My fear is that I will stall on this manuscript, as I did last year.  I already fear that it may become like Greenwich Village bohemian Joe Gould’s ambitious An Oral History of Our Time, which he said was “eleven times longer than the Bible.”  After his death, Joseph Mitchell, the New Yorker writer who told his story in a 1942 profile, learned that the manuscript was imaginary.   Gould carted stacks of composition books around Greenwich Village, but they only contained the same four or five anecdotes and essays, written and rewritten ad nasueam.  The story is told quite excellently in the movie Joe Gould’s Secret (2000), starring Ian Holm and Stanley Tucci.

Two pages from a diary that Joe Gould kept from 1943 until 1947, during the time when he was boasting about his lengthy (and fictitious) manuscript.

Two pages from an 11-volume diary that Joe Gould kept from 1943 until 1947, during the time when he was boasting about his lengthy (and fictitious) manuscript.

The NaNoWriMo Website has said that if I continue at my present rate, I will finish on December 5.  I’ve beaten those odds before, although I am still racking my brain on how to compensate for two days, the day before Thanksgiving (when I’ll be at OSU East for a sleep study), and the holiday itself, when I am making a day trip to Cincinnati to celebrate the day with an old friend.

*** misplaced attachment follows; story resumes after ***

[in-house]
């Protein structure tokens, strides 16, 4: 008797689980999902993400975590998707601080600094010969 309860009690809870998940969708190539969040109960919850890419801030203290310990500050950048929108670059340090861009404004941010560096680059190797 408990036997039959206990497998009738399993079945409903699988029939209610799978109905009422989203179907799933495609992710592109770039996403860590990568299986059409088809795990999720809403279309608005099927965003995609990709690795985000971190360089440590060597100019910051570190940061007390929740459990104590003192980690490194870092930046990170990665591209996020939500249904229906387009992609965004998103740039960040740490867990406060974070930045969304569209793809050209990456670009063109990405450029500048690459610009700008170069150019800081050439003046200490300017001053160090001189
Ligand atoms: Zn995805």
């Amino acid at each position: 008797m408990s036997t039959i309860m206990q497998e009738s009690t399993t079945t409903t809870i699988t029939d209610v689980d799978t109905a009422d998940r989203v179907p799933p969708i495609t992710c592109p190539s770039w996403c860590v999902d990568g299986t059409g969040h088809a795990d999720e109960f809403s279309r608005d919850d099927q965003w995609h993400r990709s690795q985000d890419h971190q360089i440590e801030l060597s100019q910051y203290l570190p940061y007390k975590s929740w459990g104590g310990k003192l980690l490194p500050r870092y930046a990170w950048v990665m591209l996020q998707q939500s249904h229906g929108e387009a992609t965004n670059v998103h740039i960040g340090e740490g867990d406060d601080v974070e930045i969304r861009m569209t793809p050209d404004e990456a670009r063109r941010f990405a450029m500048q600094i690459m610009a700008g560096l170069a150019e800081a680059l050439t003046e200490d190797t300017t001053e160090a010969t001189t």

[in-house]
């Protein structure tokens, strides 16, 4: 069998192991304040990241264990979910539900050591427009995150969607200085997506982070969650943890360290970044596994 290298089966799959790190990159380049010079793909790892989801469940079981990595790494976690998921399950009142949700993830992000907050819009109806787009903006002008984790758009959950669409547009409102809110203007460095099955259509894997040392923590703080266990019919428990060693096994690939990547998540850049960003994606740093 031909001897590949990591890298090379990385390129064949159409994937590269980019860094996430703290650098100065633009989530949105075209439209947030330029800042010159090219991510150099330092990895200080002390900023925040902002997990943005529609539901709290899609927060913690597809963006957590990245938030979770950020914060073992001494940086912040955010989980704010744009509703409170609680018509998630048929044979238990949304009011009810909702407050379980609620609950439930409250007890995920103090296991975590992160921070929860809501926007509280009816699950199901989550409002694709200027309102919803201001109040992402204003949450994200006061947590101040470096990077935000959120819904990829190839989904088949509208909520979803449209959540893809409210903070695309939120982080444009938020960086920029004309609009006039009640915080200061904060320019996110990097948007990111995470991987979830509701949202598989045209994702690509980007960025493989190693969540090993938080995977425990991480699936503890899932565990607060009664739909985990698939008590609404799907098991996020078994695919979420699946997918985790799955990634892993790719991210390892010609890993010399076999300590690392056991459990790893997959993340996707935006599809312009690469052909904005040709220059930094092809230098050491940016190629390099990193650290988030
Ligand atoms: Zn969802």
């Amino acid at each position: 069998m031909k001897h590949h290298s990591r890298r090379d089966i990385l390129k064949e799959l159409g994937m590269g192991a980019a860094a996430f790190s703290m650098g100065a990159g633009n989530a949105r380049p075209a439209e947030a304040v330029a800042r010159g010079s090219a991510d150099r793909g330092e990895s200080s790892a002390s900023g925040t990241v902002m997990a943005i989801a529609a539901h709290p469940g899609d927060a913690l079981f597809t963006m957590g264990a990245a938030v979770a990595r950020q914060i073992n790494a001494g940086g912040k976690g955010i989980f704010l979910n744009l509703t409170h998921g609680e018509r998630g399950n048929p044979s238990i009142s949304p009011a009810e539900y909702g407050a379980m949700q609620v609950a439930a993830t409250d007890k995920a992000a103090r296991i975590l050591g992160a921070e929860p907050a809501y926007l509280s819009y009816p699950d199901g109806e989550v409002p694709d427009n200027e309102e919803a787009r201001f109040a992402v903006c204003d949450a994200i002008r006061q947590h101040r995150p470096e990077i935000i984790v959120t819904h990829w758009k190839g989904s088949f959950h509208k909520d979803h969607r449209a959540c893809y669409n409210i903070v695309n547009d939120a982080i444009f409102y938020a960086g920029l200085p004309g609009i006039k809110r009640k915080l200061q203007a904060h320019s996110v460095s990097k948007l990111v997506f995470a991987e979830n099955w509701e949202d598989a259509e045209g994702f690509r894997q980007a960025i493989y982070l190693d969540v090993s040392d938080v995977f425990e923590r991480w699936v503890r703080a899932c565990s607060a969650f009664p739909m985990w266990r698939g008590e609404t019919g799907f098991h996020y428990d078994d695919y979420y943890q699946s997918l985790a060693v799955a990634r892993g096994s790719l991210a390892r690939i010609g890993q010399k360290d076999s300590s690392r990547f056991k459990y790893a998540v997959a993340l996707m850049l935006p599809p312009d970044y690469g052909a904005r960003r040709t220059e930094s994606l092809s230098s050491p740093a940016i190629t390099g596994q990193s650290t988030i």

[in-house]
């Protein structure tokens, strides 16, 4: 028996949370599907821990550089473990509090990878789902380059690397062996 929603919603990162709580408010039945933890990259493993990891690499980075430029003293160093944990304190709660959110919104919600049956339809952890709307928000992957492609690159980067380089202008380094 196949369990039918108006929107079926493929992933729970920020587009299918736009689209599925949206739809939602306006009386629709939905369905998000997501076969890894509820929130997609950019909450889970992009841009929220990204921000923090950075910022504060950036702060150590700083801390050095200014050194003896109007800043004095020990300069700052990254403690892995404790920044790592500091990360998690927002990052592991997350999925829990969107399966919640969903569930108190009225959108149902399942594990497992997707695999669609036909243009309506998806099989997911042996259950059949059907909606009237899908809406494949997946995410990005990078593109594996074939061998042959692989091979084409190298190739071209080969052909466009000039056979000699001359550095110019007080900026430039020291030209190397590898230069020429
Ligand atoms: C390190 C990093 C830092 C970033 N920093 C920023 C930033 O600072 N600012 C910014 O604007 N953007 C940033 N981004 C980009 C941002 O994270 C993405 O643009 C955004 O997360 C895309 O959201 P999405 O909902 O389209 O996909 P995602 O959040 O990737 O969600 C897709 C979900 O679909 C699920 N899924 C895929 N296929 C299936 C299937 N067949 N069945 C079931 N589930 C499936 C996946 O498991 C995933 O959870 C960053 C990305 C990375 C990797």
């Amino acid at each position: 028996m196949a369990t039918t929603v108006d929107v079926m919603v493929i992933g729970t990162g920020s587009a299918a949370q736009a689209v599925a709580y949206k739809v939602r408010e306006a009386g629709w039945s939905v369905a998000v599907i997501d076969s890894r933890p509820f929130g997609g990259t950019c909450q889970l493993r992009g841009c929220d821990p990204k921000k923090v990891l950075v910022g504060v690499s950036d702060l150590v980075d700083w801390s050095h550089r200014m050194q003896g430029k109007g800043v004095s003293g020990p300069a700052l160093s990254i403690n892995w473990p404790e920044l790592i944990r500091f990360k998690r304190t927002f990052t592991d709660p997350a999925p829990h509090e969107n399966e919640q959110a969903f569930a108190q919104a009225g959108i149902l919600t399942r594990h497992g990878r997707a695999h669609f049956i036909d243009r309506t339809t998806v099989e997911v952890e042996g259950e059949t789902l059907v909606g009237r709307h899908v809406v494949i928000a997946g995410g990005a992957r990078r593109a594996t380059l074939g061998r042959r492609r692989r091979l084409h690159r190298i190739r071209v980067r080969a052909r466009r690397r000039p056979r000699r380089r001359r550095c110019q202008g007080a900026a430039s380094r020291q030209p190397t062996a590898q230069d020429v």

Robert Lowry’s story does need to be told, and I am in a unique position for this to happen.  (I ordered a copy of his 1990 chapbook, XXIII Celebrities from Abebooks.com just before the Lowry project commenced, since my copy seems to have disappeared, or is buried under the pile of notebooks, Xerox copies, correspondence, and diaries that I refer to (in jest) as my files.)  My copy came from Apollinaire’s Bookshoppe in Toronto.  So, until this project regains momentum, I can be happy that it was a perfect excuse to replace my copy.

Today was the coldest day that I have walked outside.  I came out of the deli where I usually have lunch, and considered keeping the walk indoors, but decided to go ahead and pound the pavement outside.  I am still not used to the cold weather (yesterday, the temperature reached the mid-60s), and I wished that I had worn a hat, but I made the walk in the usual 40 minutes.